De Stijl, Dutch for "The Style", also known as Neoplasticism, was a Dutch artistic movement founded in 1917 in Leiden.

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Deaths in August 2004

The following is a list of notable deaths in August 2004.

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Decatur Historic District

The Decatur Historic District is a residential historic district in the Millikin Heights neighborhood of Decatur, Illinois.

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Decatur, Illinois

Decatur is the largest city and the county seat of Macon County in the U.S. state of Illinois.

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Delaware Park–Front Park System

Delaware Park–Front Park System is a historic park system and national historic district located in the northern and western sections of Buffalo in Erie County, New York.

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Denkmann-Hauberg House

Denkmann-Hauberg House is a historic building located in Rock Island, Illinois, United States.

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Denys Lasdun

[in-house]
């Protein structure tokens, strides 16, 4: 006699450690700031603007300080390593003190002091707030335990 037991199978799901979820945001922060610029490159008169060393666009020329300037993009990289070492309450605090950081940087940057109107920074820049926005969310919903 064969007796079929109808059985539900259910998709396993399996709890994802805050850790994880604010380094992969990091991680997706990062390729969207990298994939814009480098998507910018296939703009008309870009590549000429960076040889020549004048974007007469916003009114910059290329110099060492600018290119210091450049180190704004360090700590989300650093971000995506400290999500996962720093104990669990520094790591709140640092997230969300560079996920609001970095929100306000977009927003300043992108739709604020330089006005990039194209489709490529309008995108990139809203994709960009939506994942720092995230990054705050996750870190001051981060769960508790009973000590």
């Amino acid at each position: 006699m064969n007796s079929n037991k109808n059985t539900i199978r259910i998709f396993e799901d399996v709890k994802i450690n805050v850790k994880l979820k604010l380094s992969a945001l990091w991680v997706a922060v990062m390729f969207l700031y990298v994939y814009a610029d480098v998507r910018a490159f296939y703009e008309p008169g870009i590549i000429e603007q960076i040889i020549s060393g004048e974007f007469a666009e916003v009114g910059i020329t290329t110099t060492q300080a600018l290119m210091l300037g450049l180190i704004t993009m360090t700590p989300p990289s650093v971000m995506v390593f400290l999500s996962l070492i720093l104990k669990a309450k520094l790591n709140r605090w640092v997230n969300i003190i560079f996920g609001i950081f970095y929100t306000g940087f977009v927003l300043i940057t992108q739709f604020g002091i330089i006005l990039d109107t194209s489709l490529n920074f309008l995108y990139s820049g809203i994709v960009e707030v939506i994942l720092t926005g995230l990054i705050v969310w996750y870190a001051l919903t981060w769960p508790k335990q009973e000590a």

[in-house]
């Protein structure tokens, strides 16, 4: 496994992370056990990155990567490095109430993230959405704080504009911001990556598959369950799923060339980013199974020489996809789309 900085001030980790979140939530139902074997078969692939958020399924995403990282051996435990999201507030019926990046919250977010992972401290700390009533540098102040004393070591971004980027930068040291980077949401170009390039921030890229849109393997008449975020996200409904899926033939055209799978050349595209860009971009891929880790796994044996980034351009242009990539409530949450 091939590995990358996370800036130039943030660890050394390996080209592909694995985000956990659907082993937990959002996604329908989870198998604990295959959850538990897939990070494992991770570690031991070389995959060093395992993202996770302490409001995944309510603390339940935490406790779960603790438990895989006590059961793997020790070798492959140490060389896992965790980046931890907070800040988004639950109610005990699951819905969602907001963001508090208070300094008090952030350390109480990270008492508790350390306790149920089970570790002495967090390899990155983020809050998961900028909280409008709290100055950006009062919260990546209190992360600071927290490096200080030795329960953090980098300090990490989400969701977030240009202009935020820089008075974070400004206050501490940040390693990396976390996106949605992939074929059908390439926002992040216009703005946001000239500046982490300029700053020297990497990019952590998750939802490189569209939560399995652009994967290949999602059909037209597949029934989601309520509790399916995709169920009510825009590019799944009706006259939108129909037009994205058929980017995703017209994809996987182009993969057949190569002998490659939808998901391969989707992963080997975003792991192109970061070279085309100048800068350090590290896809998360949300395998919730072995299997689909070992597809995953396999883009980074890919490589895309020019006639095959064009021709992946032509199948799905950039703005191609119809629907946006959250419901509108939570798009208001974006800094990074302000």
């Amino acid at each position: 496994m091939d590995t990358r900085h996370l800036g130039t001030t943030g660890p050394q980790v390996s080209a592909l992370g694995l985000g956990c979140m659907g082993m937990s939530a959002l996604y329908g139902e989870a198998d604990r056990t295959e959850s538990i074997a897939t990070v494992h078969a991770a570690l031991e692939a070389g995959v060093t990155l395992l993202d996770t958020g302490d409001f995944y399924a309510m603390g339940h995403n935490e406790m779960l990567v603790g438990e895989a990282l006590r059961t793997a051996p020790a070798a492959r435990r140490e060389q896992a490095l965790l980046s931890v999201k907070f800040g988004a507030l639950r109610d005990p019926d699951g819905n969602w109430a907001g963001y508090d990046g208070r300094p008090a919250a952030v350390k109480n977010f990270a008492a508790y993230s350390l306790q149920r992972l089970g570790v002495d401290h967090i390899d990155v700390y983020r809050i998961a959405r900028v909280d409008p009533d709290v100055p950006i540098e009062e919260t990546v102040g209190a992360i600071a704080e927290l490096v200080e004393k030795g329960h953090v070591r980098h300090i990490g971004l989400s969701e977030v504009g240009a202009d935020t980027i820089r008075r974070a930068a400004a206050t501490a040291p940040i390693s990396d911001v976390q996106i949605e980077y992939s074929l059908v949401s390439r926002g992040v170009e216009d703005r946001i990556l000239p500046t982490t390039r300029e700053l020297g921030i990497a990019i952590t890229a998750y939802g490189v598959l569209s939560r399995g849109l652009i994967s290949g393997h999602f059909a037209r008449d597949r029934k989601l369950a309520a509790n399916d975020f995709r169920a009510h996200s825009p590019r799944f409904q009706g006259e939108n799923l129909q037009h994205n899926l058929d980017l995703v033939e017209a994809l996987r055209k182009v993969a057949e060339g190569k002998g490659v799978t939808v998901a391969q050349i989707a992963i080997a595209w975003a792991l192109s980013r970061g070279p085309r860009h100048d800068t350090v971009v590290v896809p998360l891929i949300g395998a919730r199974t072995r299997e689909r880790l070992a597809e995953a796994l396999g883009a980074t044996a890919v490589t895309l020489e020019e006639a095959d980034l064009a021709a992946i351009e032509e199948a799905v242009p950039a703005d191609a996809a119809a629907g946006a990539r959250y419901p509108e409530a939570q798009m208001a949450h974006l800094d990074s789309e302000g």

Sir Denys Louis Lasdun, CH, CBE (8 September 1914, Kensington, London – 11 January 2001, Fulham, London) was an eminent English architect, the son of Nathan Lasdun 1879-1920, and Julie (née Abrahams 1884-1963).

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Derby, New York

Derby is a hamlet in Erie County, New York, United States.

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Derek Fell

Derek Fell is a writer and photographer with art, travel and garden books totaling more than 2.5 million in print, plus a photo library numbering more than 150,000 images portraying plants, gardens and travel destinations.

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Detroit Lakes, Minnesota

Detroit Lakes is a city in the State of Minnesota and the county seat of Becker County.

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Diane Keaton

Diane Keaton (née Hall; born January 5, 1946) is an American film actress, director, and producer.

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Dick Dusseldorp

Gerardus Jozef Dusseldorp (2 December 191822 April 2000) was a Dutch engineer and the founder of Civil and Civic, the financing arm of which later emerged as Lend Lease Corporation, one of Australia's largest companies.

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Dick Scanlan

Dick Scanlan (born 1960) is an American writer, director, and actor.